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Writing a Resume in LaTeX

Learning what to consider while building your resume in LaTeX.

Reading Time: 7 mins

by Benjamin Friedman Wilson,

I’ve recently been applying for careers, and have found myself exploring how I could best design my resume in LaTeX. I’ve had several years of experience writing technical documents in LaTeX, but none in writing a resume (or a CV for that matter). My first versions were not quite up to par, but it was through repeated iteration and exploration that I’ve begun to settle on a design that I’m happy with. Here are some points that I would like to share about writing a resume/CV in LaTeX. As a disclaimer my points are not perfect, and I’m still discovering new facets to keep in mind.

For starters, why would you want to write your resume in LaTeX?

This is a great question to start with, as I don’t want to give the impression that LaTeX is somehow the only way to prepare your resume. Clearly, this is not the case, and there are an abundance of sensible alternatives out there to choose from. My personal rationale for picking LaTeX stems from how many other choices I’ve used and abandoned over the years. I’ve had to rewrite my resumes numerous times over the last 8 years, and everytime I somehow ended up using a different choice. Ranging from Word, Google Docs and even Libre Office. At the time I found these document editors were sufficient, but when I wanted to go back and track revisions it wasn’t so clear. Today most document editors should have some form of versioning, but what I was really looking for were notes & annotations. A resume can change widely based on the kind of job or career you’re applying for, and having notes to track changes is helpful. Document editors do have these features, but I always found myself wanting to keep the formatting & content notes separate from the final document. To this end, LaTeX fills the requirement nicely. Here are a few other points that come to mind.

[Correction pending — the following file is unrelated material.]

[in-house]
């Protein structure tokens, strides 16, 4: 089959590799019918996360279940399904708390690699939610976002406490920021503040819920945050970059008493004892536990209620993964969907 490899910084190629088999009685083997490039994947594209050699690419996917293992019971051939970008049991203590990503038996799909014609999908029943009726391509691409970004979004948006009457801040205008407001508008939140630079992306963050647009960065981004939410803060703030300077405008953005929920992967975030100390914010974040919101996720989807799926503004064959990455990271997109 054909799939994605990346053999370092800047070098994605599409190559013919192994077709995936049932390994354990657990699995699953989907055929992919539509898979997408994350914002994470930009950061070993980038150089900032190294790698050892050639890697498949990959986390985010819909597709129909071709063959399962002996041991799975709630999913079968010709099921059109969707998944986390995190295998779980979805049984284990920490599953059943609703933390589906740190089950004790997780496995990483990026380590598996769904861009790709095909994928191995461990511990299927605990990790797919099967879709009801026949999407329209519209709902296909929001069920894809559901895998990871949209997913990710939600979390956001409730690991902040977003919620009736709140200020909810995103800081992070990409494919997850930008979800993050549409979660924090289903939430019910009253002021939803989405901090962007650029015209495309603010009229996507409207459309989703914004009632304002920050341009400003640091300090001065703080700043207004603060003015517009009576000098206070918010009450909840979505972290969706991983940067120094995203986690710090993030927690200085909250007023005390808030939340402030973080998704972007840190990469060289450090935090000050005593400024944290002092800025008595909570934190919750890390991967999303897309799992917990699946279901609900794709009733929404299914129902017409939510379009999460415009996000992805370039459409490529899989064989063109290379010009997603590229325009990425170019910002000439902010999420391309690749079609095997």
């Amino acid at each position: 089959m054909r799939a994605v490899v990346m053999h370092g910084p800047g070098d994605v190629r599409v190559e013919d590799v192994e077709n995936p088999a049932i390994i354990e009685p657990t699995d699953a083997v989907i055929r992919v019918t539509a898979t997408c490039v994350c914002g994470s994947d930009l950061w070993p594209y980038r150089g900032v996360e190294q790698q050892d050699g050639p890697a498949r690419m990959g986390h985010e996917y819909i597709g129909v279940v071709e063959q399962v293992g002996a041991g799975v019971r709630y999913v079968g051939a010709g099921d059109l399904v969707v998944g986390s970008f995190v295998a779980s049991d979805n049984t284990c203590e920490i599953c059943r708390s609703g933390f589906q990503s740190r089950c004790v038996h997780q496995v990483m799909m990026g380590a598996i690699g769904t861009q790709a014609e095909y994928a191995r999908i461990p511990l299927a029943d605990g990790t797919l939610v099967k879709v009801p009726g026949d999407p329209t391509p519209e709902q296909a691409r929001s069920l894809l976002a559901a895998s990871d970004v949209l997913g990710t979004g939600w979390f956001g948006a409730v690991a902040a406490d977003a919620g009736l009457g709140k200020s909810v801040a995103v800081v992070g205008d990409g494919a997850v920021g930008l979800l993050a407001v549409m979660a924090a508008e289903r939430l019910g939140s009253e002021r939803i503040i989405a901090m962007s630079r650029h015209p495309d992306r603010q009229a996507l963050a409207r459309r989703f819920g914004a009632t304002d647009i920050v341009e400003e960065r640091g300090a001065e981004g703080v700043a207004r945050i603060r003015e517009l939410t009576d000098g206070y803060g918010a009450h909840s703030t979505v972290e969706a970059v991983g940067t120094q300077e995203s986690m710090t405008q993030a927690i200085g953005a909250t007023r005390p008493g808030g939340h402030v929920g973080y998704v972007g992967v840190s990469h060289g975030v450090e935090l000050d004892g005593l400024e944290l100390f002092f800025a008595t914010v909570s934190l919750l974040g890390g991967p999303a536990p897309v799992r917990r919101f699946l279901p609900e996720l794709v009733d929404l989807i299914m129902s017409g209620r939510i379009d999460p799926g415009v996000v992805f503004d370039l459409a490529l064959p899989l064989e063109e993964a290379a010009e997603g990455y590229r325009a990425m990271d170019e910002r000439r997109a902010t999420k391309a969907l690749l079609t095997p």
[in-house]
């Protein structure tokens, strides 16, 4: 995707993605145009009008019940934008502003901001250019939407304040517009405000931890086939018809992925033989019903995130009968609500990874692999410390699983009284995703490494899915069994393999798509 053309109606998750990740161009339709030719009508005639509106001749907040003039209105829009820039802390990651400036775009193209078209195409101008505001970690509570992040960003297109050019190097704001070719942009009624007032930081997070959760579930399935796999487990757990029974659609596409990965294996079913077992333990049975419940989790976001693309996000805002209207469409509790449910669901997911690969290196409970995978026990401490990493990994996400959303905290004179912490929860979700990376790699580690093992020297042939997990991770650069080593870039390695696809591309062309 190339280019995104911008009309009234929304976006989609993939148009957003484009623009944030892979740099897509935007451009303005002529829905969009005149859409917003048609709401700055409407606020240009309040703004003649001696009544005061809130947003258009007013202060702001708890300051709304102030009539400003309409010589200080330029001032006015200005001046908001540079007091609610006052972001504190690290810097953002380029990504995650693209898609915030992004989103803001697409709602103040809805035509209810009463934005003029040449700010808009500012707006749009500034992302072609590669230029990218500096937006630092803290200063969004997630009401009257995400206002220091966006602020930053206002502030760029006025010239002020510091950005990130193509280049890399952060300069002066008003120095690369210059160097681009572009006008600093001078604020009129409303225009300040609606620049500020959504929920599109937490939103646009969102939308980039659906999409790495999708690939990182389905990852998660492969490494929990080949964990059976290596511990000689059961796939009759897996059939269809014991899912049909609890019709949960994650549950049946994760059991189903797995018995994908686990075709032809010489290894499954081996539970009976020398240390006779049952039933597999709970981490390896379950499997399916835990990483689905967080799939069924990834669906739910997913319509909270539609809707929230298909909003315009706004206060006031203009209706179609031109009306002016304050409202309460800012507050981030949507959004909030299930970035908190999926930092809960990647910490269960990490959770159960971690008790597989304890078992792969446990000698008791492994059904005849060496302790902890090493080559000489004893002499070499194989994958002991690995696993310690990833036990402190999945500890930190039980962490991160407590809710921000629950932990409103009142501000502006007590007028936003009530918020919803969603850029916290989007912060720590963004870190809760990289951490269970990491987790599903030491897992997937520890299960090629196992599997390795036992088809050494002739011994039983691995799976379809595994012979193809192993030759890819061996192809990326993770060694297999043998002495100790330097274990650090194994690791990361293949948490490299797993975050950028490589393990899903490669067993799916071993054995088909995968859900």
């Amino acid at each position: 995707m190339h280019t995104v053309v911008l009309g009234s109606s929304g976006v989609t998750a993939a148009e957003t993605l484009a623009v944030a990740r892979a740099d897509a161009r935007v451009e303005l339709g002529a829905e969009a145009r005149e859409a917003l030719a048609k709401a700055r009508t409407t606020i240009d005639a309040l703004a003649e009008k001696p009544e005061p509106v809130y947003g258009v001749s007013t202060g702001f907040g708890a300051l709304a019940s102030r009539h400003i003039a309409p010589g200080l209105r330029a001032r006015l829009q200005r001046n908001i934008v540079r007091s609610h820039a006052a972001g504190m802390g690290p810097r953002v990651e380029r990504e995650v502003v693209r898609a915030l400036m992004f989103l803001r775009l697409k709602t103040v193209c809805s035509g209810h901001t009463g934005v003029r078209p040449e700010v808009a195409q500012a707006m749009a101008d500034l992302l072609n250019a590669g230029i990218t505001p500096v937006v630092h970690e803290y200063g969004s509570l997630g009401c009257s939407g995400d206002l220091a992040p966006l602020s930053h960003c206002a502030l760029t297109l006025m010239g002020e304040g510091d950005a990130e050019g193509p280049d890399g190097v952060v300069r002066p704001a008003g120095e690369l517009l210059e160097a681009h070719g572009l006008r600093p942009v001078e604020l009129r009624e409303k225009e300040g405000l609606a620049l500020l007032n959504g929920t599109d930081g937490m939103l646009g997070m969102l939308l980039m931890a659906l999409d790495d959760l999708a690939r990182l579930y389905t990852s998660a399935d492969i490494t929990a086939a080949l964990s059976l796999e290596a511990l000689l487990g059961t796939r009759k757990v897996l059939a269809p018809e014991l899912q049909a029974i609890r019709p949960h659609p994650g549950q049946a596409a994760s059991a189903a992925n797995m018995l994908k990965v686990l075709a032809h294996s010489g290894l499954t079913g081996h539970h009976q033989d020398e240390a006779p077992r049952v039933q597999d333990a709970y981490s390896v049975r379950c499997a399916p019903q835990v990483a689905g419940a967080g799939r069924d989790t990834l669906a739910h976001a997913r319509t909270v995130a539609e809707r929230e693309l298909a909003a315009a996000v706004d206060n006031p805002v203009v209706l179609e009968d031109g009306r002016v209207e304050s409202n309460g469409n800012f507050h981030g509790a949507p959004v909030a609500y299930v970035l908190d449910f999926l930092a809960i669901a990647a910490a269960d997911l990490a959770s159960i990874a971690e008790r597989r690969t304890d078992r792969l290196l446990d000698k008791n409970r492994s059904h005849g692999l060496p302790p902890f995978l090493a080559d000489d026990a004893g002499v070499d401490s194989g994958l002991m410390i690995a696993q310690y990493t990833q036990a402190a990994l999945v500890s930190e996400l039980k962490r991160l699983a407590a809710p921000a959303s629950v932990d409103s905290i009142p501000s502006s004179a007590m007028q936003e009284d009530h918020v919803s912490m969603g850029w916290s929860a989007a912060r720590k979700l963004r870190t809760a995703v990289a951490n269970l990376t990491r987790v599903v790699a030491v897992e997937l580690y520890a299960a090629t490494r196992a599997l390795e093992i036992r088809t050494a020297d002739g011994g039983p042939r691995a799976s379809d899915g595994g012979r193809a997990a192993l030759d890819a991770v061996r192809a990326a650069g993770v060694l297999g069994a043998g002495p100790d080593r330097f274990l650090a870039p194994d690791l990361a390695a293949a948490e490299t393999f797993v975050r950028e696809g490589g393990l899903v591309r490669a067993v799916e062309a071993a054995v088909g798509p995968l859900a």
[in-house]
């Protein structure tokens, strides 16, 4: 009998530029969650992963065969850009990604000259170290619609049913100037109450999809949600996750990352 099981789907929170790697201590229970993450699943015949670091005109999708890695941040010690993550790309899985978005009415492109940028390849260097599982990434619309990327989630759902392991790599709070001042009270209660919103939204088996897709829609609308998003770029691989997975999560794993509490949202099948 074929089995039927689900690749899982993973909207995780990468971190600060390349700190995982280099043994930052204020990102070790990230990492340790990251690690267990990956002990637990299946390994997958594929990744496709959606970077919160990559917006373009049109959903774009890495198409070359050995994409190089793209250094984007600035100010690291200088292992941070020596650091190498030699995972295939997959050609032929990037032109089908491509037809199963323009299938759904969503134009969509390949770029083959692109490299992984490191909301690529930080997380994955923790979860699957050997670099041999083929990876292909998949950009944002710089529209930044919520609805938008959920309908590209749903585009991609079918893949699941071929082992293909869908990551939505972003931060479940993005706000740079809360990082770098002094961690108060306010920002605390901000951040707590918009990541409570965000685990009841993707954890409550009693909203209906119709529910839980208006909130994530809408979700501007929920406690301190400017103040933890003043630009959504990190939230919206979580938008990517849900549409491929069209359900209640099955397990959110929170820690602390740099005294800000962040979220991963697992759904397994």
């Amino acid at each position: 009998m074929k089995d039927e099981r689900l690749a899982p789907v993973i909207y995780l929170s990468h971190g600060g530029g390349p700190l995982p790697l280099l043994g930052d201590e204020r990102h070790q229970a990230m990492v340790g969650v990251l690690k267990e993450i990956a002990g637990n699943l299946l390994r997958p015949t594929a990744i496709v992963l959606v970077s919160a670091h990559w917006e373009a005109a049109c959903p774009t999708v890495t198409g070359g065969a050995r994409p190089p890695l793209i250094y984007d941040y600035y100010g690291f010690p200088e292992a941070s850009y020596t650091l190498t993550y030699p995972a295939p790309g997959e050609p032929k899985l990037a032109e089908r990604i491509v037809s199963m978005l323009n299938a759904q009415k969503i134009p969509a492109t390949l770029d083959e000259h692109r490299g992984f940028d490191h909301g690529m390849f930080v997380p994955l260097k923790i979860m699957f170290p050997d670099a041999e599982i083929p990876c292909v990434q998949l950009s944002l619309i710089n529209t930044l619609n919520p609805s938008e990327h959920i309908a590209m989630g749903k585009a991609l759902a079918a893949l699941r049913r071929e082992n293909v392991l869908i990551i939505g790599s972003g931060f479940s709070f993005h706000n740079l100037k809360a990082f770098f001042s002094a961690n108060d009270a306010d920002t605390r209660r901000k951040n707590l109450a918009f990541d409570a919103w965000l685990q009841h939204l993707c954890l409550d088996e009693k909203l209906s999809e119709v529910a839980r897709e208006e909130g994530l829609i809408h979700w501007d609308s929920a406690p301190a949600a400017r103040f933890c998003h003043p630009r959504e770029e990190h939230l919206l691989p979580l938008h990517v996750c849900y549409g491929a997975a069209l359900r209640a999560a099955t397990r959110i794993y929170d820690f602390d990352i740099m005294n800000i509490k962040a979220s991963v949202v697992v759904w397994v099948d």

In addition, LaTeX offers a degree of control that is closer to how I write markdown or programs every day. When I work in LaTeX I feel that I can innately follow the notation in this fashion, but this is admittedly a personal bias. Based on what you daily drive for your work, it is likely you will find and cherish a very specific document editor for your uses.

What can I use to get started?

As mentioned above you can always hop on Overleaf to get started writing your resume. They have excellent documentation as well, in case your LaTeX is a little rusty or if you’re venturing out of your experienced area.

I daily drive on macOS, and have found that TexShop works great locally. I even used it to write up my thesis earlier this year using a wonderful document class provided from Oregon State University.

What should I watch out for?

This isn’t exhaustive, but here are some key elements that caught me while I was writing my resume in LaTeX.

Make sure your document dimensions are formatted correctly.

This may seem obvious, but I definitely missed this one the first time around while I was laser focused on content. In particular, make sure you maintain consistent margins on all sides. In general, clean 1 inch margins on all sides is a good choice. However, if you find yourself wanting a little extra space, you can always go for 0.5 inch margins instead. Just be sure to make your choice clear and consistent. If your use case requires you to have a different margin size than either of these, that’s perfectly fine, but pay careful attention to making sure this is set correctly. A poorly formatted margin will immediately show up in comparison to other resumes.

This is where other document editors have an advantage, as most automatically set these margins correctly for you at the start. If you’re not sure, you can open up a quick document in Word or Google Docs to check what these default margins are set to. More often than not these tend be 1 inch margins.

Watch those line numbers!